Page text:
that someone had committed the crime of arson. State v. Grant, 284 A.2d 674, 676 (1971). See also State v. Atkinson, Me., 325 A.2d 44 (1974): State v. Levesque, 146 Me. 351, 81 A.2d 665 (1951). In the present case, the record shows that prior to the admission of the Defendant's confession, enough evidence to create such a substantial belief had been presented: at 11:20 a. m. prison officials had discovered a fire emanating from a hole in the ceiling in the doorless workshop latrine near the wall which separated the latrine from the locked stockroom; the hole appeared to have been created by the removal of a section of ceiling tile; on entering the stockroom, the officers found that above this ceiling hole was an overhead area of the stockroom from the floor of which two boards had been "knocked out"; crumpled, tightly packed newspapers were packed into the space between the two holes for no apparent non-criminal purpose; the paper was burning in the space between the latrine ceiling and the stockroom storage area floor, as were floorboards of the storage area around the hole; some of the burning paper had fallen over into a box of novelties which the prisoners had manufactured and stored there and these, too, were afire; the hole had not been seen by prison officials prior to discovery of the fire; there were no electrical wires in the hole or in its area.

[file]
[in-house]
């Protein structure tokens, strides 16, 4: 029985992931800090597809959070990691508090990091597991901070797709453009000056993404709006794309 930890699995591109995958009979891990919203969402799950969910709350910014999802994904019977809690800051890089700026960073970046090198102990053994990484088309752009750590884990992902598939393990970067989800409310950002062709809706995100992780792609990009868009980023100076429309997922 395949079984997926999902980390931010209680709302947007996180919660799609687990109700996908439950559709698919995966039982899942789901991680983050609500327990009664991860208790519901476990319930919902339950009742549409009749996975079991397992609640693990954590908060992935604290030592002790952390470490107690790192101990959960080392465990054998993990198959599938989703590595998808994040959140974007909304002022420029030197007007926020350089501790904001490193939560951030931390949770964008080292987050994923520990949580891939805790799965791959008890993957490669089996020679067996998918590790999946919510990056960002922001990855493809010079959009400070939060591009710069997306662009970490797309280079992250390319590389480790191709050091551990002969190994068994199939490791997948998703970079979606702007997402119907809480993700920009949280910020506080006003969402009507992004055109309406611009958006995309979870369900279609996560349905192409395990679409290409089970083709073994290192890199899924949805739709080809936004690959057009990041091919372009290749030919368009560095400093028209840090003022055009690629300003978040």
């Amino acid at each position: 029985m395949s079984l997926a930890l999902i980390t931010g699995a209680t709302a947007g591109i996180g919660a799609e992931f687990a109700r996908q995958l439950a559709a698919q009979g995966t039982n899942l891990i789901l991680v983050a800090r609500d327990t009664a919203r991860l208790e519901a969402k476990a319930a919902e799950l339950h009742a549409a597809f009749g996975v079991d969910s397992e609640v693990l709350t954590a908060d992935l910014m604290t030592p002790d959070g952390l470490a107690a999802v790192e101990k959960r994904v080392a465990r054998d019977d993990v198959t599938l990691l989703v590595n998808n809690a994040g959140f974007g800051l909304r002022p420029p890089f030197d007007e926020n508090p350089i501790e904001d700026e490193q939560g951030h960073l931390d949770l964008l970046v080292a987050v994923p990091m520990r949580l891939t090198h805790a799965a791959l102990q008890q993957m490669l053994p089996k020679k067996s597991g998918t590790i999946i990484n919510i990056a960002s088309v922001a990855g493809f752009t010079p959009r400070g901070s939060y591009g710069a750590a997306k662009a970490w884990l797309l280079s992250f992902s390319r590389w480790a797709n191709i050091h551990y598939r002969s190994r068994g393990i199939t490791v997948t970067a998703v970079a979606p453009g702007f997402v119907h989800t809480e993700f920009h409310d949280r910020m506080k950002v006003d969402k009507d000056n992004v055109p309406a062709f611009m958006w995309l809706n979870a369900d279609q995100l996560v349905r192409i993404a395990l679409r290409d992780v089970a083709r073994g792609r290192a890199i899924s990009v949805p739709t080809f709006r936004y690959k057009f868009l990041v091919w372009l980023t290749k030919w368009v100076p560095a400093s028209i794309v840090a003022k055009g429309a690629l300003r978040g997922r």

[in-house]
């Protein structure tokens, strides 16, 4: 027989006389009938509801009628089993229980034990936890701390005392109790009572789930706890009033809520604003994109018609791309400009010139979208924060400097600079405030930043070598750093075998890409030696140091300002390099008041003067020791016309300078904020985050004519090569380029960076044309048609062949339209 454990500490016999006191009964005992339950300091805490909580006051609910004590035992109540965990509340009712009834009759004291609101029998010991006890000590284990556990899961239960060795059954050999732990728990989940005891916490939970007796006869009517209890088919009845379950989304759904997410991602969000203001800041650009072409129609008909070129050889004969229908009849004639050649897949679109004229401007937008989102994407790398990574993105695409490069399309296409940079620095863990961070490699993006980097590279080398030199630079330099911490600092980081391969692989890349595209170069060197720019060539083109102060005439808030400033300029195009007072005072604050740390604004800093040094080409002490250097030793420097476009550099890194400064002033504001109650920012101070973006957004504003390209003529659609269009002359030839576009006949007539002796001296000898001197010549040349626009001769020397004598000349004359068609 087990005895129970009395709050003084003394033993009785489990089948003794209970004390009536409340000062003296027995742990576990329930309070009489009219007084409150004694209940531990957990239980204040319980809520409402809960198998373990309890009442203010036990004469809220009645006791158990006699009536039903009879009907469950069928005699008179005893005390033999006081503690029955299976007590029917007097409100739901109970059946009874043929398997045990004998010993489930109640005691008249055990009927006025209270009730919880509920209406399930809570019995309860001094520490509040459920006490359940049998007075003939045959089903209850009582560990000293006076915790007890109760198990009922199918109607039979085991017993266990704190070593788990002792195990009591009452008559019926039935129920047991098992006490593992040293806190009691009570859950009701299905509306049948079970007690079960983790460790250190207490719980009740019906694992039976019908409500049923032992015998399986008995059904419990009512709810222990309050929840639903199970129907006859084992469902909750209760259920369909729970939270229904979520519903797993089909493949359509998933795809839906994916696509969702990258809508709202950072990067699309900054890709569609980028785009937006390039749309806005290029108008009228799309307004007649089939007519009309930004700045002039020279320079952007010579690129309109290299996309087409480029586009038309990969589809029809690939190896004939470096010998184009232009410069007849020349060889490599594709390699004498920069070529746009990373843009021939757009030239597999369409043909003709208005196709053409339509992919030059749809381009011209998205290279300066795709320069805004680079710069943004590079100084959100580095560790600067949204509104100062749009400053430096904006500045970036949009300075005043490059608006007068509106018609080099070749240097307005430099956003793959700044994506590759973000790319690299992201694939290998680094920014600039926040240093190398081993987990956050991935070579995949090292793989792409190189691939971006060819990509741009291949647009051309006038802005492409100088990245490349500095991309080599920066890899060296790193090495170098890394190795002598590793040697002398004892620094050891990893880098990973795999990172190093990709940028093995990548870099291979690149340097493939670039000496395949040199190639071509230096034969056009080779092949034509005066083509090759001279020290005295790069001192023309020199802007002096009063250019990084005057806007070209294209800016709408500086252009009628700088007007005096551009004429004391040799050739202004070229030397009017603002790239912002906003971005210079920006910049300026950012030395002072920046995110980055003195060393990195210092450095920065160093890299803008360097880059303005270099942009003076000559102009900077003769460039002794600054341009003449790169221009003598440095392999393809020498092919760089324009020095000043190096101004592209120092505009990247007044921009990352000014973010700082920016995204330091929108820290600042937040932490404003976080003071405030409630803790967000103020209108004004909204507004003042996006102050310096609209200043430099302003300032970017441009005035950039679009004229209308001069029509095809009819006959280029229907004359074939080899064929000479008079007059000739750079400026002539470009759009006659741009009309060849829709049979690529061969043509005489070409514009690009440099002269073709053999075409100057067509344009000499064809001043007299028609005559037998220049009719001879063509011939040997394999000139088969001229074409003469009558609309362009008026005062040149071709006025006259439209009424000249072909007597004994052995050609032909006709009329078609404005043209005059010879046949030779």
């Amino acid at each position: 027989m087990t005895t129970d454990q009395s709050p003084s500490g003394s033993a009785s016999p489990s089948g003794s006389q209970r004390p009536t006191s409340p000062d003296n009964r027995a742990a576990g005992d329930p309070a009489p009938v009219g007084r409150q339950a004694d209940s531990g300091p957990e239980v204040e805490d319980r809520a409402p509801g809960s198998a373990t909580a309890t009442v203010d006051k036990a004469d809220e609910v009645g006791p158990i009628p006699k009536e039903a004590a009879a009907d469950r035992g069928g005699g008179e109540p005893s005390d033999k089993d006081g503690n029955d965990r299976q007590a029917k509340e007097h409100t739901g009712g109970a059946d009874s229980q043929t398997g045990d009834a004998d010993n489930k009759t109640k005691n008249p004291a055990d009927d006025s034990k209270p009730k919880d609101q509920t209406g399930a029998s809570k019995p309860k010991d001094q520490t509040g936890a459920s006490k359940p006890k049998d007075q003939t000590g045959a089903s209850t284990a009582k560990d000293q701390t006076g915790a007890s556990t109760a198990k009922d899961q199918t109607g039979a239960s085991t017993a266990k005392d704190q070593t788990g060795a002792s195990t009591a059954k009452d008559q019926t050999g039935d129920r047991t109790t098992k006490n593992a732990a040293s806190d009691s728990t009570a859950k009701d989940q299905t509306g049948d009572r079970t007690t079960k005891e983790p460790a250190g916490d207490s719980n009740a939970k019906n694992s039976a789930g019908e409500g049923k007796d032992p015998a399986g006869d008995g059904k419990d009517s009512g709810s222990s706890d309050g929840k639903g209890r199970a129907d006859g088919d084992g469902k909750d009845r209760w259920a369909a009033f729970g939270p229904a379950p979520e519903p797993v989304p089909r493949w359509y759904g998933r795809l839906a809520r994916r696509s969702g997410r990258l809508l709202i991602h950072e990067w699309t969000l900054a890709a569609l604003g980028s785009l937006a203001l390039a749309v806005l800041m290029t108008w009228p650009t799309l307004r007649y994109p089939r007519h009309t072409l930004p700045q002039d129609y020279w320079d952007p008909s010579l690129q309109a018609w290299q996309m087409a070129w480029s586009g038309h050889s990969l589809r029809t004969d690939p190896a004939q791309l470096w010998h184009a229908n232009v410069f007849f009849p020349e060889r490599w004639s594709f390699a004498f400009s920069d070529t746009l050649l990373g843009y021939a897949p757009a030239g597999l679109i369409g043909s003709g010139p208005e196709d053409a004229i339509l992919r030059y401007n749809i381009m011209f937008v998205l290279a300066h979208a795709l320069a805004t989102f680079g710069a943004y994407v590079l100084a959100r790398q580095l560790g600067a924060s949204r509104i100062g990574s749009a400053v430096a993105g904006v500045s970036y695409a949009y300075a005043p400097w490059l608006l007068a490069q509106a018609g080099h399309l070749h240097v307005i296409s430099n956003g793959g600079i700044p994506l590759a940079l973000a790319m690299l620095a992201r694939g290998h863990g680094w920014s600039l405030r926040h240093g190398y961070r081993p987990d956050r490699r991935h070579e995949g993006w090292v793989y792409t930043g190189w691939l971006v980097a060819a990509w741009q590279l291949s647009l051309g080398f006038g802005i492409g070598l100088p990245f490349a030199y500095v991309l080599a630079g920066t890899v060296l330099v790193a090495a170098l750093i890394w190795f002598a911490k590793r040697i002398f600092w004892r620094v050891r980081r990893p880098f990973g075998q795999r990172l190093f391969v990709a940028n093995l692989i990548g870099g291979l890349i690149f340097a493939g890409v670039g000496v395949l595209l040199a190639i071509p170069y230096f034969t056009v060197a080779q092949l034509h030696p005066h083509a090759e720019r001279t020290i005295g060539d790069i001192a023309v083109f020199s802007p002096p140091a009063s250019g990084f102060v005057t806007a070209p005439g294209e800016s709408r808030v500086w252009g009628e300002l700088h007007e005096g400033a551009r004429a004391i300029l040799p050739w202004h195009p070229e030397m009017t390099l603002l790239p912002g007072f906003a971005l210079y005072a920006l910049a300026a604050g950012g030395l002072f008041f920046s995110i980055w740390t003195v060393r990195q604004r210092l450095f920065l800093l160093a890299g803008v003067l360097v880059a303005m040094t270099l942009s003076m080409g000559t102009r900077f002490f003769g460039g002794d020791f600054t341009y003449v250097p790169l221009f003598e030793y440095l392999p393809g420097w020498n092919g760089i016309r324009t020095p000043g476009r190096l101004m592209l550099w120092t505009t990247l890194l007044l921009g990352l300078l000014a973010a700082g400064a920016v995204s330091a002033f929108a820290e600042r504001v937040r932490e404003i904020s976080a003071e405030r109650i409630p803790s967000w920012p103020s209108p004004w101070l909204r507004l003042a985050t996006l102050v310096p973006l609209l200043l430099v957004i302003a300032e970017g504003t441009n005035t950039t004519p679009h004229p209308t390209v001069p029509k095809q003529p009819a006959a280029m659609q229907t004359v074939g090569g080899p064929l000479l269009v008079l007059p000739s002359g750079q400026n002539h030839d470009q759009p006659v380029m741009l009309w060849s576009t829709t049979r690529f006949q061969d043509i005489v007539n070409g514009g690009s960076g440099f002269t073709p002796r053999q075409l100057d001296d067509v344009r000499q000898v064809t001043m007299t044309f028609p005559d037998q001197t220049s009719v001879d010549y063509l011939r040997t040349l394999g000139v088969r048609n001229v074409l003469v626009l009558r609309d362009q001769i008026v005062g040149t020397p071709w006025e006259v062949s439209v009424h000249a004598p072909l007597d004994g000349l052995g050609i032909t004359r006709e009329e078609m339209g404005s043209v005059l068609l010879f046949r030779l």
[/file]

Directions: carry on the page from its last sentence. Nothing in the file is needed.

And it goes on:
A reading of this evidence adduced in testimony prior to admission of the Defendant's confession leaves no doubt that there was adequate proof of the corpus delicti prior to and independent of admission of the confession.[2]

The Voluntariness of the Confession

A prison official testified that he and another officer interviewed the Defendant in the segregation unit shortly after the fire and that he read to the Defendant from a printed form an explanation of the Defendant's rights under Miranda v. Arizona, 384 U.S. 436, 86 S. Ct. 1602, 16 L. Ed. 2d 694 (1966). He said he then handed the Defendant the form to read and that the Defendant said that he understood the explanation and that the Defendant signed his name to the form.